Pinhole leaks due to copper pitting corrosion are a major cause of home plumbing failure. This study documents cases of copper pitting corrosion found in homes supplied by Butler County Environmental Services in Ohio. SEM. XRD, and optical microscopy were used to document pit s...

408

Biosorption of copper by fungal melanin  

Microsoft Academic Search

Melanin obtained from Aureobasidium pullulans and Cladosporium resinae was an efficient biosorbent for copper. Copper uptake could be expressed using various adsorption isotherms; melanin from A. pullulans obeyed Freundlich and Langmuir isotherms whereas C. resinae melanin followed the BET isotherm indicating a more complex type of adsorption than in A. pullulans. In general, uptake capacities of melanin were greater than

Geoffrey M. Gadd; Louise de Rome

1988-01-01

409

Last Metal Copper Metallization for Power Devices  

Microsoft Academic Search

High current-carrying capacity and low resistivity are key parameters for power devices. In this paper a copper based terminal metallurgy scheme for wire- and wedge-bonding is described, which improves these properties. The method of choice for depositing thick copper wires is pattern plating. However the plating process has to be optimized in order to get a homogeneous thickness distribution. An

Werner Robl; Michael Melzl; Berngard Weidgans; Renate Hofmann; Matthias Stecher

2008-01-01

410

Defect analysis of copper ball bonding  

Microsoft Academic Search

Copper ball bonding has gained more and more popularity compared to gold ball bonding due to its better electrical conductivity, better thermal conductivity, higher mechanical strength, lower cost and better reliability and so on. However copper wire has two well-known disadvantages, one is its greater hardness, the other is being easy to be oxidized when forming FAB (free air ball).

Huabin Chu; Jun Hu; Ling Jin; Yingliang Jie

2008-01-01

411

Critical study of thermosonic copper ball bonding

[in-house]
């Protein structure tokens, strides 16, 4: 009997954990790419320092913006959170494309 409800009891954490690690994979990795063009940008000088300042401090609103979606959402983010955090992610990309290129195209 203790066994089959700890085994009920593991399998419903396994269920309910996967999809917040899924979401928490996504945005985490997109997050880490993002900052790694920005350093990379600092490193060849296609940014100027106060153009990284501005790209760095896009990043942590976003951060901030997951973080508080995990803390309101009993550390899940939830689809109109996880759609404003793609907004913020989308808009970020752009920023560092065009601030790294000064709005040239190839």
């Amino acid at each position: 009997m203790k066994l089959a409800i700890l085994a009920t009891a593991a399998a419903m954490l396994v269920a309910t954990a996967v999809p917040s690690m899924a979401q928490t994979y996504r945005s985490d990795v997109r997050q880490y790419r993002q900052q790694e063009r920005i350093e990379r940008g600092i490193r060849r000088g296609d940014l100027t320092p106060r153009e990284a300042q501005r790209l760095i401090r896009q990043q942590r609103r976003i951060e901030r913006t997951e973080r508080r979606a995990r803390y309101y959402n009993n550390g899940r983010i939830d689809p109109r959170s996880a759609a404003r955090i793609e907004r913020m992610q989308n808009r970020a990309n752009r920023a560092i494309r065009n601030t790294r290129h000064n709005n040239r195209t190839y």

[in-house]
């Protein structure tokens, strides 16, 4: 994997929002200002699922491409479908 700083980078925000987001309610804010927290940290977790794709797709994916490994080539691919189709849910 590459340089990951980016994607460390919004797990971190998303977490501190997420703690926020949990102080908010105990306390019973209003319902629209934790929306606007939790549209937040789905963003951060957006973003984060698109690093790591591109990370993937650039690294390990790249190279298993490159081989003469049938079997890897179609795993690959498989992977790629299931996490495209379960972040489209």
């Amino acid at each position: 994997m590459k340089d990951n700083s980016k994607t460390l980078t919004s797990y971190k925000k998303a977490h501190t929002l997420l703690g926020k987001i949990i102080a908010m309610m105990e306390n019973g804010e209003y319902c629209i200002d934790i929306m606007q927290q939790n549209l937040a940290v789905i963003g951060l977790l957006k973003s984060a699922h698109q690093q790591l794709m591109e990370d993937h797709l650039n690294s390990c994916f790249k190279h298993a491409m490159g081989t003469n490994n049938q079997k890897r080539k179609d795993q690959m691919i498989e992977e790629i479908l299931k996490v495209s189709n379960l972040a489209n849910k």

Microsoft Academic Search

Copper wire is getting well accepted as a reliable design alternative to the gold wire in the wire bonding process. In the present study, the shear strength results of the copper ball bond show better performance than the gold bond. Additionally, microhardness results also confirm that Cu ball bonds reveal a higher hardness of 111 VHN than that of initial

N. Srikanth; S. Murali; Y. M. Wong; Charles J. Vath

2004-01-01

412

POLLUTION ABATEMENT IN A COPPER WIRE MILL  

EPA Science Inventory

This Capsule Report shows how water consumption in copper wire mills can be reduced by 90%. The reduction was from 200,000 gallons per day to 20,000 gallons per day by chemical rinsing and water reuse. The sulfuric acid pickle was regenerated and high purity metallic copper recov...

413

Copper staves in the blast furnace  

Microsoft Academic Search

Operational data for stave cooling systems for two German blast furnaces show good correlation with predicted thermal results. Copper staves have been installed in blast furnaces in the zones exposed to the highest thermal loads. The good operational results achieved confirm the choice of copper staves in the areas of maximum heat load. Both temperature measurements and predictions establish that

R. G. Helenbrook; W. Kowalski; K. H. Grosspietsch; H. Hille

1996-01-01

414

Differential Bacteriophage Mortality on Exposure to Copper ?  

PubMed Central

Many studies report that copper can be used to control microbial growth, including that of viruses. We determined the rates of copper-mediated inactivation for a wide range of bacteriophages. We used two methods to test the effect of copper on bacteriophage survival. One method involved placing small volumes of bacteriophage lysate on copper and stainless steel coupons. Following exposure, metal coupons were rinsed with lysogeny broth, and the resulting fluid was serially diluted and plated on agar with the corresponding bacterial host. The second method involved adding copper sulfate (CuSO4) to bacteriophage lysates to a final concentration of 5 mM. Aliquots were removed from the mixture, serially diluted, and plated with the appropriate bacterial host. Significant mortality was observed among the double-stranded RNA (dsRNA) bacteriophages ?6 and ?8, the single-stranded RNA (ssRNA) bacteriophage PP7, the ssDNA bacteriophage ?X174, and the dsDNA bacteriophage PM2. However, the dsDNA bacteriophages PRD1, T4, and ? were relatively unaffected by copper. Interestingly, lipid-containing bacteriophages were most susceptible to copper toxicity. In addition, in the first experimental method, the pattern of bacteriophage ?6 survival over time showed a plateau in mortality after lysates dried out. This finding suggests that copper's effect on bacteriophage is mediated by the presence of water.

Li, Jinyu; Dennehy, John J.

2011-01-01

415

Compact copper coil ignition tokamak devices  

SciTech Connect

This report discusses the compact copper ignition studies being presently carried out in the USA. Scoping and preconceptual design studies during FY85 and early FY86 have focused on a minimum cost compact copper coil ignition device. The mission of this program is to develop and optimize ignited plasma operation. Secondary objectives include the development of some plasma interactive components. 2 figures.

Schmidt, J.A.

1986-03-01

416

Copper alloy having improved stress relaxation resistance  

US Patent & Trademark Office Database